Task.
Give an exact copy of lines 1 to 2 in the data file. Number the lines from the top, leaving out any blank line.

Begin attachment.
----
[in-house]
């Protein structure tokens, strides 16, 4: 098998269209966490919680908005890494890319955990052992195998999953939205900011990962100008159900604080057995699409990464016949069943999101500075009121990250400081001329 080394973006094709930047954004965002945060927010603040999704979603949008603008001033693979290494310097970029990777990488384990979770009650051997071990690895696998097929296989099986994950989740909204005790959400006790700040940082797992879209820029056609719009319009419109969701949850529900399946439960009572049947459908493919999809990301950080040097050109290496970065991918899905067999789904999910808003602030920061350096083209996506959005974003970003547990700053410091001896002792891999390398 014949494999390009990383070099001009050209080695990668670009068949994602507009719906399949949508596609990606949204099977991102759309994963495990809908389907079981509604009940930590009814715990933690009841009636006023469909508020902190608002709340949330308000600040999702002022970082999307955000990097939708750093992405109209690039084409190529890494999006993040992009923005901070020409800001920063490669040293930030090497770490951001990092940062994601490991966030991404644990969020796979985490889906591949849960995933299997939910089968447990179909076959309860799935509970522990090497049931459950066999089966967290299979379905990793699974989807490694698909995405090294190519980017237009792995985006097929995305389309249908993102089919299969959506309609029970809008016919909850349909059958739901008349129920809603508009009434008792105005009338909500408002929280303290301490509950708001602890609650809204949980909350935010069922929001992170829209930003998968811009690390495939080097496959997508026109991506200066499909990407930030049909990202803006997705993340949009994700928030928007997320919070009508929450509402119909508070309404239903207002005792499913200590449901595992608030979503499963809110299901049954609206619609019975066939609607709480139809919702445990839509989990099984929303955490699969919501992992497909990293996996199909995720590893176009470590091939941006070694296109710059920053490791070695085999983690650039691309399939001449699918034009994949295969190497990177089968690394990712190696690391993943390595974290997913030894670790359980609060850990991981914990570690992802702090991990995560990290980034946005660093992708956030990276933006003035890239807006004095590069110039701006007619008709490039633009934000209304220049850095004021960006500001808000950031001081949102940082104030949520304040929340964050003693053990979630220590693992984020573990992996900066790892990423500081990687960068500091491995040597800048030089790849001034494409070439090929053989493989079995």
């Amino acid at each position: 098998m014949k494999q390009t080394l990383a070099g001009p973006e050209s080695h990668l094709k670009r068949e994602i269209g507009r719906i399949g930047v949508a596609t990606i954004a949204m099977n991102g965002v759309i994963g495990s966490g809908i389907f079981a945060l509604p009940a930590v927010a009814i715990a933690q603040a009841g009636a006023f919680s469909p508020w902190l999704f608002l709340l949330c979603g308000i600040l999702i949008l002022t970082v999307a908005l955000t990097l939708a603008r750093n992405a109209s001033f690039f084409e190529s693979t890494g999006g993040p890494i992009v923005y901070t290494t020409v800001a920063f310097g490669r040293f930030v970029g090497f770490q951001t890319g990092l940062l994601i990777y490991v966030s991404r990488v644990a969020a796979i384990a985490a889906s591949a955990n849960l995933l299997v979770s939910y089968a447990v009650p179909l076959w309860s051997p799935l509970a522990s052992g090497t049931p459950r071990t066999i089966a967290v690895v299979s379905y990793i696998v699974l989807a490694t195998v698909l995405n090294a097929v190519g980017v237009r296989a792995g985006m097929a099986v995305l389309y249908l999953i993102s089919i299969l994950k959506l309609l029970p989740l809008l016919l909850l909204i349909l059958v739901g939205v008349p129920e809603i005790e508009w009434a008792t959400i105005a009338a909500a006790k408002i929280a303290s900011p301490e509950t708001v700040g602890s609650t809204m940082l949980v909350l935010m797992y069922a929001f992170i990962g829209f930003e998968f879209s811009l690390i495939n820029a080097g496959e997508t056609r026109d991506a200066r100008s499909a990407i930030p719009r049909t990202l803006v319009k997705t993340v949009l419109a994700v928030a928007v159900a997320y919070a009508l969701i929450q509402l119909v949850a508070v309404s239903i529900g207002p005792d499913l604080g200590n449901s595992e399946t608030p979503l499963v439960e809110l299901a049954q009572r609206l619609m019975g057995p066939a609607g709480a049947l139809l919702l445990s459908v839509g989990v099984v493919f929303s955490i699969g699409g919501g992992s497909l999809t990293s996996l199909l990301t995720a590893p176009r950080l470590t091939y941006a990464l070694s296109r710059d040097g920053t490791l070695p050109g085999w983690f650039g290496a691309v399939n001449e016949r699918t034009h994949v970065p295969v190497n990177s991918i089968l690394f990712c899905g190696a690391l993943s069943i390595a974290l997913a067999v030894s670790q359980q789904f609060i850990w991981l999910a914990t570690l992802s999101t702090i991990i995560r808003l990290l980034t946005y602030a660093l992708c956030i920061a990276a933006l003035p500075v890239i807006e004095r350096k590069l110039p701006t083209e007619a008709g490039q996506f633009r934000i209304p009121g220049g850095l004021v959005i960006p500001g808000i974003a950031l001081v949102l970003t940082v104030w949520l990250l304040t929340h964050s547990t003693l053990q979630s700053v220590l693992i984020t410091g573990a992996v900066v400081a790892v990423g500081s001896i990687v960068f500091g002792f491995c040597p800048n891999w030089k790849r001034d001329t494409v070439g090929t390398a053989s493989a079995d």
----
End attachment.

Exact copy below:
[in-house]
């Protein structure tokens, strides 16, 4: 098998269209966490919680908005890494890319955990052992195998999953939205900011990962100008159900604080057995699409990464016949069943999101500075009121990250400081001329 080394973006094709930047954004965002945060927010603040999704979603949008603008001033693979290494310097970029990777990488384990979770009650051997071990690895696998097929296989099986994950989740909204005790959400006790700040940082797992879209820029056609719009319009419109969701949850529900399946439960009572049947459908493919999809990301950080040097050109290496970065991918899905067999789904999910808003602030920061350096083209996506959005974003970003547990700053410091001896002792891999390398 014949494999390009990383070099001009050209080695990668670009068949994602507009719906399949949508596609990606949204099977991102759309994963495990809908389907079981509604009940930590009814715990933690009841009636006023469909508020902190608002709340949330308000600040999702002022970082999307955000990097939708750093992405109209690039084409190529890494999006993040992009923005901070020409800001920063490669040293930030090497770490951001990092940062994601490991966030991404644990969020796979985490889906591949849960995933299997939910089968447990179909076959309860799935509970522990090497049931459950066999089966967290299979379905990793699974989807490694698909995405090294190519980017237009792995985006097929995305389309249908993102089919299969959506309609029970809008016919909850349909059958739901008349129920809603508009009434008792105005009338909500408002929280303290301490509950708001602890609650809204949980909350935010069922929001992170829209930003998968811009690390495939080097496959997508026109991506200066499909990407930030049909990202803006997705993340949009994700928030928007997320919070009508929450509402119909508070309404239903207002005792499913200590449901595992608030979503499963809110299901049954609206619609019975066939609607709480139809919702445990839509989990099984929303955490699969919501992992497909990293996996199909995720590893176009470590091939941006070694296109710059920053490791070695085999983690650039691309399939001449699918034009994949295969190497990177089968690394990712190696690391993943390595974290997913030894670790359980609060850990991981914990570690992802702090991990995560990290980034946005660093992708956030990276933006003035890239807006004095590069110039701006007619008709490039633009934000209304220049850095004021960006500001808000950031001081949102940082104030949520304040929340964050003693053990979630220590693992984020573990992996900066790892990423500081990687960068500091491995040597800048030089790849001034494409070439090929053989493989079995």